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  • 2015

Adequate micronutrient intakes are a prerequisite for mental health

Published on

11 February 2015

A study from Australia has concluded that there is growing evidence showing vital relationships between both micronutrient-rich diets as well as nutritional deficiencies and mental health.

In the review, leading scientists stated that as with a range of medical conditions, psychiatry and public health should now recognize and embrace diet and nutrition as key determinants of mental health (1). In the last few years, rigorous studies have made important contributions to the understanding of the role of nutrition in mental health. According to the researchers evidence now supports the contention that nutrient-based prescription has the potential to assist in the management of mental disorders at the individual and population level. Studies show that many of these nutrients have a clear link to brain health, including omega-3 fatty acidsB vitamins(particularly folate and vitamin B12), ironzincmagnesiumvitamin D and amino acids. While it should be advocated for these nutrients to be consumed in the diet where possible, additional select prescription of nutrient supplements may also be justified, they said.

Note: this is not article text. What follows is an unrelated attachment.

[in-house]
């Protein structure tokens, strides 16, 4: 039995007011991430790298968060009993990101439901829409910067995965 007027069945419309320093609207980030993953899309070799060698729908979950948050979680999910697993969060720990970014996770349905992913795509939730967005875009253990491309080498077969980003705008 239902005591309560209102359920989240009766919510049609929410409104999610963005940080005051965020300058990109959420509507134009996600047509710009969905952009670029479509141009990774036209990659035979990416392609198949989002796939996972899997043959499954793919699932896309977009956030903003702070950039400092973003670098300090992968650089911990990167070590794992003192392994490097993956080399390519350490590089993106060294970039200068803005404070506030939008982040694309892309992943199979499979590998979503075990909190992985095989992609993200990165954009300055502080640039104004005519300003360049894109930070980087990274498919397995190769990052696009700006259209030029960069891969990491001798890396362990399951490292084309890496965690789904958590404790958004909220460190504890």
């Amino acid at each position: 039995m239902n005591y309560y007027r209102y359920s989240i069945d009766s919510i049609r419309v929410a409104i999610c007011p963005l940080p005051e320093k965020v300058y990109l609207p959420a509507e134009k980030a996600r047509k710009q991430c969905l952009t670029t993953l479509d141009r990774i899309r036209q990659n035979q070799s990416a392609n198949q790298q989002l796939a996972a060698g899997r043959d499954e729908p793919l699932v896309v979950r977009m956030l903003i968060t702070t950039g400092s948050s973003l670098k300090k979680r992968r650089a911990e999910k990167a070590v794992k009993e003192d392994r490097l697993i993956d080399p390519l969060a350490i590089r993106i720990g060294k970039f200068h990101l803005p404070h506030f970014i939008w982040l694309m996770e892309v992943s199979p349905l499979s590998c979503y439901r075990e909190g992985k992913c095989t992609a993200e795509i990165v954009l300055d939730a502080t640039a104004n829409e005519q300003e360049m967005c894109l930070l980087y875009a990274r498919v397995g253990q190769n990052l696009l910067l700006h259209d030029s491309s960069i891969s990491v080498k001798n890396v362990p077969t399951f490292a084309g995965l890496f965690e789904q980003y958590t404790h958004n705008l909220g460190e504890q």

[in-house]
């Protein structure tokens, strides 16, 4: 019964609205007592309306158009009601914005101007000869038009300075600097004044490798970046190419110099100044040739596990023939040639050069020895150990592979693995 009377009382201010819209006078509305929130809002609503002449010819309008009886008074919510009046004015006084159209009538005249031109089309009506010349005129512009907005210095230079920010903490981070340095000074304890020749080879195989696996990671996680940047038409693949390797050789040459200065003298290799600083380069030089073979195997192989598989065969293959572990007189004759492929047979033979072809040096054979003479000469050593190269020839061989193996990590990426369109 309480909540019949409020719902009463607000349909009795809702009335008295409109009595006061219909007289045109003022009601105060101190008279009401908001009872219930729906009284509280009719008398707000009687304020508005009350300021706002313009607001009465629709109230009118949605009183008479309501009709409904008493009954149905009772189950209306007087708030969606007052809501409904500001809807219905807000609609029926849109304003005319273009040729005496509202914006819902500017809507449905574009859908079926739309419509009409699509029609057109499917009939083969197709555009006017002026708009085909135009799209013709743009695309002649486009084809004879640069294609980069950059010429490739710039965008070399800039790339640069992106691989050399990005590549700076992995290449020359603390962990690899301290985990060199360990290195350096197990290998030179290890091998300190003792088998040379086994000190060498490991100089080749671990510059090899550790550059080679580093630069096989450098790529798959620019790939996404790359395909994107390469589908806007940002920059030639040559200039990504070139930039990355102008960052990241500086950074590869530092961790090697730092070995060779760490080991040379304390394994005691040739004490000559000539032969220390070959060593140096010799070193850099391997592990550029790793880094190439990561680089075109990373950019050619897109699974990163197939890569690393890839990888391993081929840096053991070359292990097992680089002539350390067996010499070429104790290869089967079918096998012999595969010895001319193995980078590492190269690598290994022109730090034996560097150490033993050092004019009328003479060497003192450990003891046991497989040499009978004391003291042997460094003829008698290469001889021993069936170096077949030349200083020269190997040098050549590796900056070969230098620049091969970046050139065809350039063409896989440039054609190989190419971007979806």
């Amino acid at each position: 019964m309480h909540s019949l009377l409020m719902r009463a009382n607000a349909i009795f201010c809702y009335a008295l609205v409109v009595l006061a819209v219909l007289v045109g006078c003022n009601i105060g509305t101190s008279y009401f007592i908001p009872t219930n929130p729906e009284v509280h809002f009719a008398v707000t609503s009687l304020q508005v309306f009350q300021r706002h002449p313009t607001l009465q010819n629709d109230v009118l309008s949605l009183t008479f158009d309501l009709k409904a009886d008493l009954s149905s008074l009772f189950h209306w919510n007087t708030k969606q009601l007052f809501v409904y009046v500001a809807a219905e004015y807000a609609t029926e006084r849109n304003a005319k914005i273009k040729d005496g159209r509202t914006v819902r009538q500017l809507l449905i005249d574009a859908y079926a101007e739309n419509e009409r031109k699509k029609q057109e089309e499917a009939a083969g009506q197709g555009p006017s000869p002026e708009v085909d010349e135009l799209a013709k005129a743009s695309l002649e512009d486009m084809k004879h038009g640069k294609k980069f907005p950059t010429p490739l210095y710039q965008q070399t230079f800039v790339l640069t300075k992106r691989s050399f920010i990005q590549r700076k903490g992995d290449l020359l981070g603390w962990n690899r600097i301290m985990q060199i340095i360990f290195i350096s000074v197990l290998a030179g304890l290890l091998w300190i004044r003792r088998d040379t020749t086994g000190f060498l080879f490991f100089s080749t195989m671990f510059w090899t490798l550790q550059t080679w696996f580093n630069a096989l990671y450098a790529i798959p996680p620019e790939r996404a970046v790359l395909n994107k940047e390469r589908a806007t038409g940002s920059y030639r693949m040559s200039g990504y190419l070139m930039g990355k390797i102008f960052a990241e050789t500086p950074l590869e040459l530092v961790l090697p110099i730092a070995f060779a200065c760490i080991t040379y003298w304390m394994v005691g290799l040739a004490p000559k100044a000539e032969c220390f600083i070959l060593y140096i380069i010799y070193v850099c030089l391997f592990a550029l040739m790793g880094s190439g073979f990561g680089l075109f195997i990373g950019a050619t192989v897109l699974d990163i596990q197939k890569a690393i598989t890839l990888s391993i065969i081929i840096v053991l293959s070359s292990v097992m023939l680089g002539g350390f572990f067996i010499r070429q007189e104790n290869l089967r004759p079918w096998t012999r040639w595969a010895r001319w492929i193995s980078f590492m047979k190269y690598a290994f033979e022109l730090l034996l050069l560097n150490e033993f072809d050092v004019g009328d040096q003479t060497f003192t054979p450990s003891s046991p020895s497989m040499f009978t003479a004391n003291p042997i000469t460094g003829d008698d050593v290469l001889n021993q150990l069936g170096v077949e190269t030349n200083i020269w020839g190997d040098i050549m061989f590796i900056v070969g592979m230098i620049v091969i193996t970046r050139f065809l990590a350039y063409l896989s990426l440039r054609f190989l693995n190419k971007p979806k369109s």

The scientists commented that psychiatry is at a critical stage, with the current medically-focused model having achieved only modest benefits in addressing the global burden of poor mental health. While the determinants of mental health are complex, the emerging and compelling evidence for nutrition as a key factor in the high prevalence and incidence of mental disorders suggests that nutrition is as important to psychiatry as it is to cardiology, endocrinology and gastroenterology. Many studies have shown associations between healthy dietary patterns and a reduced prevalence of and risk for depression and suicide across cultures and age groups. Maternal and early-life nutrition is an important factor in mental health outcomes in children, while severe deficiencies in some essential nutrients during critical developmental periods have long been implicated in the development of both depressive and psychotic disorders.

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